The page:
sat posted: Sat 2018-11-17 11:28:31 tags: movies, healing
Watched "The Revenant" (2015) last night. I nodded off at times, fortunately, because the violence and its aftermaths rendered the whole story dismal, miserable and hopeless. Vengeance is, at best, a "broken" character motivation. There's a genre perhaps best exemplified by "I Spit on Your Grave" (1978, remade 2010) that I would call "revenge porn" if that phrase didn't already mean something else, and "Revenant" belongs to that genre. Wikipedia describes "I Spit on Your Grave" as a "rape-and-revenge exploitation horror film", where by "exploitation film" we understand it is a movie that relies on luridity rather than, say, a clever story or technically skillful direction. "Revenant" at least has better direction and scenery going for it, but the central storyline is not really enough, not for me at least, to redeem and hold together all its painful-to-watch frustrations, indignities and outrages for over 2.5 hours.

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On 10/30 Dawn's newsletter asked us to imagine life without the communications devices, infrastructure and general access we've come to enjoy and rely on in the smartfon age. Closer and better-coordinated connection with family, friends, coworkers; instant access to breaking news, shopping, day-planning and navigation information. Imagine it all simply gone; imagine the radio-silence feeling of being disconnected. Even on vacation we like to post our nature pics and selfies relaxing and enjoying downtime.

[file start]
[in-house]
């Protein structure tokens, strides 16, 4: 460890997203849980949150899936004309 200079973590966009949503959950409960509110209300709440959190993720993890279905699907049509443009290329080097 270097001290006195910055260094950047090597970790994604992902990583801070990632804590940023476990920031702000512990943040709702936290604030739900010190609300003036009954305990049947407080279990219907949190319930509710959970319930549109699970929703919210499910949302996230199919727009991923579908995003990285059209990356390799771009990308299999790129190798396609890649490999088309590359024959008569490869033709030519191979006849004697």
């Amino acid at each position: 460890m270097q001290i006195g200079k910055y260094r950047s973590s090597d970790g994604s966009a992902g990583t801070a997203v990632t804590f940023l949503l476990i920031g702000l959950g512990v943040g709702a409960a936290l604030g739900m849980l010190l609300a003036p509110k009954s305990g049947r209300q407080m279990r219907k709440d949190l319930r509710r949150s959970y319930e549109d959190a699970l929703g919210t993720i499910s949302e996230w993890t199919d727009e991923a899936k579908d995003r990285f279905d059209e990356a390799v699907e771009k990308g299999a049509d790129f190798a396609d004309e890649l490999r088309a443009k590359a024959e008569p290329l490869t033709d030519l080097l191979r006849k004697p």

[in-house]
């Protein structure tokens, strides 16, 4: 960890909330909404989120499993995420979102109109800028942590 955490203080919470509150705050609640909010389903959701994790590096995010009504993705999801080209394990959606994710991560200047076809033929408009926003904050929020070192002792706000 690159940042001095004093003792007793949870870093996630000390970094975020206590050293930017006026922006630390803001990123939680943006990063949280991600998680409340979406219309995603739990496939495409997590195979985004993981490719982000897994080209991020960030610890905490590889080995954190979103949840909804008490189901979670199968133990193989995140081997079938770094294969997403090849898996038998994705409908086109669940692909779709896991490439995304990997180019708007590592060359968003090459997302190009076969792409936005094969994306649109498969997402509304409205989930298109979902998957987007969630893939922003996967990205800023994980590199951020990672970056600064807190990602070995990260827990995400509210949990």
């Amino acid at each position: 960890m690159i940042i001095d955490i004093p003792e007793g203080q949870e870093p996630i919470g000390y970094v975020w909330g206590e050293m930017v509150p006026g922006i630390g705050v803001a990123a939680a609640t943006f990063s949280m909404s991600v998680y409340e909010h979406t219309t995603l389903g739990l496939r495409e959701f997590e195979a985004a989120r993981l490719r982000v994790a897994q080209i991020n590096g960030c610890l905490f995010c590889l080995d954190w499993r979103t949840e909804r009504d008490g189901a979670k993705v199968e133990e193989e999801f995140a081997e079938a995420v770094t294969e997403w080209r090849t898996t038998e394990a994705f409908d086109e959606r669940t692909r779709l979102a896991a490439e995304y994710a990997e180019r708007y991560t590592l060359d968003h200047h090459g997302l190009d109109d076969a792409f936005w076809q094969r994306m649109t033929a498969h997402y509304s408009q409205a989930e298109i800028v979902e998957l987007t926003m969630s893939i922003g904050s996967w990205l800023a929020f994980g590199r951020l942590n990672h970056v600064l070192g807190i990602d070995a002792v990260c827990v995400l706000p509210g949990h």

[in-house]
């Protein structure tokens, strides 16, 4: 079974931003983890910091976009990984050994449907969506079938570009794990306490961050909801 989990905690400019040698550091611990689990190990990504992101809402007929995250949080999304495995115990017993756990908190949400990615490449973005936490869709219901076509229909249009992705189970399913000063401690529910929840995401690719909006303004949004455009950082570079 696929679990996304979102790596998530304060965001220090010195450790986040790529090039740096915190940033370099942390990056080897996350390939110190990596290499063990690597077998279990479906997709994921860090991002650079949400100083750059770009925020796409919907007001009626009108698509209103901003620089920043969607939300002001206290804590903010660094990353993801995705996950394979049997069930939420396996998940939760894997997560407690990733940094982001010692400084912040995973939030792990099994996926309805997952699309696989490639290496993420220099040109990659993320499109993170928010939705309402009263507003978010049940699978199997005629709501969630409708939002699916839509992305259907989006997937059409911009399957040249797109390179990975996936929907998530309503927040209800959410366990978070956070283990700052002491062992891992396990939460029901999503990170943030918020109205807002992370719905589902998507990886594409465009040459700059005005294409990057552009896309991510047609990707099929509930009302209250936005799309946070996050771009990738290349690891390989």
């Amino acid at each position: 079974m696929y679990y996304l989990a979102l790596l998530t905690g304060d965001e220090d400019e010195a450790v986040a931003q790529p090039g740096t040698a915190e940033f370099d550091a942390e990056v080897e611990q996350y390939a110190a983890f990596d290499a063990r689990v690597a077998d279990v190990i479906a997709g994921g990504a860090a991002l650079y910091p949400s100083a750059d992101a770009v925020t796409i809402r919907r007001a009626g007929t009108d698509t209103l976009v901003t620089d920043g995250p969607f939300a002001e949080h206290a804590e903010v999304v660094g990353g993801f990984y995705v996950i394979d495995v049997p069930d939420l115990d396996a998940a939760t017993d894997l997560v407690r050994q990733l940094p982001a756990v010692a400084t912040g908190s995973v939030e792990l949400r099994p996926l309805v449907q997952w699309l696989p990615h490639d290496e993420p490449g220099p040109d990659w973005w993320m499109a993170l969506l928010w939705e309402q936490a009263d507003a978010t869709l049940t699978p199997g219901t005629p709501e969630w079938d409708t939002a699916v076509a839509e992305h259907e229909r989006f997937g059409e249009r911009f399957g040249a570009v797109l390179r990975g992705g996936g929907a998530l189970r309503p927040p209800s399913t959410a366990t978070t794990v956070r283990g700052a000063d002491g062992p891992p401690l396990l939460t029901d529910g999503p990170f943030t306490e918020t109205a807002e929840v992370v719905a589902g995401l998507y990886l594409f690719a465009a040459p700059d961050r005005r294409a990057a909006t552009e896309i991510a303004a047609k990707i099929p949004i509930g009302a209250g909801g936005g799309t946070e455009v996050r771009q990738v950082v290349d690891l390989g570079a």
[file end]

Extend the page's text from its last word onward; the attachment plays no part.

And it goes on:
The analogy she led into was - imagine lacking empathy. Unable to read, feel, or relate to others' emotions, we ourselves would feel alone, misunderstood, separated, disconnected. Burdened, most likely, with unpredictable friction, maybe even damage, any time our agenda of wants and needs bumps up against other peoples' agendas.

She gave a step-by-step to exercise empathy: Listen for others to identify their feelings (and ask if they don't name their feelings explicitly or relatably at first). Then think about a time you felt the same feeling (that is, relate to what they're feeling). Then think about what you wanted/needed when you felt that feeling. Try to offer what you needed then... to them, now.

Caveats: it's not an easy skill and even very emotionally intelligent people stumble. Also, being empathic does not guarantee the other person's "interface" is "functioning" or that they will respond with equal emotional communication skill. Sometimes one side doesn't "handshake" and they just suck up attention without appreciation or progress toward wholeness. "Sometimes you need to accept there is a 404 error and move on".

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